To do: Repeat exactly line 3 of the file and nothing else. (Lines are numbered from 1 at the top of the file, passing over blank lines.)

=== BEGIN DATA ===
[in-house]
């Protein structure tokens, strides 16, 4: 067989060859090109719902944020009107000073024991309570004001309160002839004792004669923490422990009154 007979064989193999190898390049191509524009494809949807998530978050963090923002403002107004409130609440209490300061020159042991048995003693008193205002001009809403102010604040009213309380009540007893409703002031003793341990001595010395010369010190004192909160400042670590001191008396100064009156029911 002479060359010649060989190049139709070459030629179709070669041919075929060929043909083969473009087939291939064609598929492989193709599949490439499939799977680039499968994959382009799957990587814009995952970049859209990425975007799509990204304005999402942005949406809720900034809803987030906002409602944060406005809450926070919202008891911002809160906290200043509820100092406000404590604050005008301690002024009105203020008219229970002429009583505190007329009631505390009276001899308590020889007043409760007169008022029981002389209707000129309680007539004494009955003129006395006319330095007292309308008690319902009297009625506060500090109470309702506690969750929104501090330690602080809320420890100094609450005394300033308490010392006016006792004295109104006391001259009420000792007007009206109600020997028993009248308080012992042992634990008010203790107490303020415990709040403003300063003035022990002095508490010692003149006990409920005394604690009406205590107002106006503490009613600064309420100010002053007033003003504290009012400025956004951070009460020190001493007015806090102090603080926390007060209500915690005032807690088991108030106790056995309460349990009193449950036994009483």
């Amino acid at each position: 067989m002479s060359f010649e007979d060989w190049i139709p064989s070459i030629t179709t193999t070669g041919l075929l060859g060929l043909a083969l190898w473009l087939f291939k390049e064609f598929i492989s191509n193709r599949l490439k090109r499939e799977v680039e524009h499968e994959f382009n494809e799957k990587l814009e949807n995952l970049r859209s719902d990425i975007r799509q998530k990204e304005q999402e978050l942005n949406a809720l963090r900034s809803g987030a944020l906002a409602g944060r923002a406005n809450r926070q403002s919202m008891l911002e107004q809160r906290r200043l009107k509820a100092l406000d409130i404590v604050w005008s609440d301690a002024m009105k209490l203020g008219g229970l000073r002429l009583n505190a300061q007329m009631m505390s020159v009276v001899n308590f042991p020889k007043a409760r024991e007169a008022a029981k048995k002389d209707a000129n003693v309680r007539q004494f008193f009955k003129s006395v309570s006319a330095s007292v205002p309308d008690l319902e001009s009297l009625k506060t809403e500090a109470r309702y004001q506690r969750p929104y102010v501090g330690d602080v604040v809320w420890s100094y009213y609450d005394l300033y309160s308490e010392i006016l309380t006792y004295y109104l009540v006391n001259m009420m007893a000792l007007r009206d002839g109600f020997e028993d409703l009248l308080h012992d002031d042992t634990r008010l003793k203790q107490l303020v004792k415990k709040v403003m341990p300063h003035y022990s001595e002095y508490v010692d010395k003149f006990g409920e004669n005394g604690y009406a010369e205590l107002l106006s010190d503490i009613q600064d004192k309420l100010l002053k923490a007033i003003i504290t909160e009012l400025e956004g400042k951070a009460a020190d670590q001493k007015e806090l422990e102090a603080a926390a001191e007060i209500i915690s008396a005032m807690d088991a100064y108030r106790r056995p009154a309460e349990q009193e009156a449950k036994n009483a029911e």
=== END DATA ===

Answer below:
């Amino acid at each position: 067989m002479s060359f010649e007979d060989w190049i139709p064989s070459i030629t179709t193999t070669g041919l075929l060859g060929l043909a083969l190898w473009l087939f291939k390049e064609f598929i492989s191509n193709r599949l490439k090109r499939e799977v680039e524009h499968e994959f382009n494809e799957k990587l814009e949807n995952l970049r859209s719902d990425i975007r799509q998530k990204e304005q999402e978050l942005n949406a809720l963090r900034s809803g987030a944020l906002a409602g944060r923002a406005n809450r926070q403002s919202m008891l911002e107004q809160r906290r200043l009107k509820a100092l406000d409130i404590v604050w005008s609440d301690a002024m009105k209490l203020g008219g229970l000073r002429l009583n505190a300061q007329m009631m505390s020159v009276v001899n308590f042991p020889k007043a409760r024991e007169a008022a029981k048995k002389d209707a000129n003693v309680r007539q004494f008193f009955k003129s006395v309570s006319a330095s007292v205002p309308d008690l319902e001009s009297l009625k506060t809403e500090a109470r309702y004001q506690r969750p929104y102010v501090g330690d602080v604040v809320w420890s100094y009213y609450d005394l300033y309160s308490e010392i006016l309380t006792y004295y109104l009540v006391n001259m009420m007893a000792l007007r009206d002839g109600f020997e028993d409703l009248l308080h012992d002031d042992t634990r008010l003793k203790q107490l303020v004792k415990k709040v403003m341990p300063h003035y022990s001595e002095y508490v010692d010395k003149f006990g409920e004669n005394g604690y009406a010369e205590l107002l106006s010190d503490i009613q600064d004192k309420l100010l002053k923490a007033i003003i504290t909160e009012l400025e956004g400042k951070a009460a020190d670590q001493k007015e806090l422990e102090a603080a926390a001191e007060i209500i915690s008396a005032m807690d088991a100064y108030r106790r056995p009154a309460e349990q009193e009156a449950k036994n009483a029911e």